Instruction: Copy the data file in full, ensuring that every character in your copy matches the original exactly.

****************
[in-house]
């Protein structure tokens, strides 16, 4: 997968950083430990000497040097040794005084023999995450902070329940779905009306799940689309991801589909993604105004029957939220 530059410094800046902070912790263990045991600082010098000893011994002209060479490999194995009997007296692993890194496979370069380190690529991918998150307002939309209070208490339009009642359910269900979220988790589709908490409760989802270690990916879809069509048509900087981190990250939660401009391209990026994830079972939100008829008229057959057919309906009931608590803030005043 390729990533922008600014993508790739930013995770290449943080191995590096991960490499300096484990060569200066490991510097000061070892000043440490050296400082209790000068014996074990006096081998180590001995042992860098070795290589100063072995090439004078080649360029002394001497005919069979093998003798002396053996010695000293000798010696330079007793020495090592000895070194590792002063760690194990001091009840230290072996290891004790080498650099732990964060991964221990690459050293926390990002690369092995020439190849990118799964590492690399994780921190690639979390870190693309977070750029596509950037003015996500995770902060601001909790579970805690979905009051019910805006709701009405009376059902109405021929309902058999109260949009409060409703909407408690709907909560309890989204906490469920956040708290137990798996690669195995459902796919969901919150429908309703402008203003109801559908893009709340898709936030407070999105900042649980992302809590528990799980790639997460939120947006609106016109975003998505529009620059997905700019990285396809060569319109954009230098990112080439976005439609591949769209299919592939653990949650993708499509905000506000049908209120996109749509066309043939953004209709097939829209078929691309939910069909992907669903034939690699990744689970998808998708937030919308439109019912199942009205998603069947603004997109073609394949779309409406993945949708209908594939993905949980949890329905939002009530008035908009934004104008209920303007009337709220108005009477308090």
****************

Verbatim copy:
[in-house]
């Protein structure tokens, strides 16, 4: 997968950083430990000497040097040794005084023999995450902070329940779905009306799940689309991801589909993604105004029957939220 530059410094800046902070912790263990045991600082010098000893011994002209060479490999194995009997007296692993890194496979370069380190690529991918998150307002939309209070208490339009009642359910269900979220988790589709908490409760989802270690990916879809069509048509900087981190990250939660401009391209990026994830079972939100008829008229057959057919309906009931608590803030005043 390729990533922008600014993508790739930013995770290449943080191995590096991960490499300096484990060569200066490991510097000061070892000043440490050296400082209790000068014996074990006096081998180590001995042992860098070795290589100063072995090439004078080649360029002394001497005919069979093998003798002396053996010695000293000798010696330079007793020495090592000895070194590792002063760690194990001091009840230290072996290891004790080498650099732990964060991964221990690459050293926390990002690369092995020439190849990118799964590492690399994780921190690639979390870190693309977070750029596509950037003015996500995770902060601001909790579970805690979905009051019910805006709701009405009376059902109405021929309902058999109260949009409060409703909407408690709907909560309890989204906490469920956040708290137990798996690669195995459902796919969901919150429908309703402008203003109801559908893009709340898709936030407070999105900042649980992302809590528990799980790639997460939120947006609106016109975003998505529009620059997905700019990285396809060569319109954009230098990112080439976005439609591949769209299919592939653990949650993708499509905000506000049908209120996109749509066309043939953004209709097939829209078929691309939910069909992907669903034939690699990744689970998808998708937030919308439109019912199942009205998603069947603004997109073609394949779309409406993945949708209908594939993905949980949890329905939002009530008035908009934004104008209920303007009337709220108005009477308090």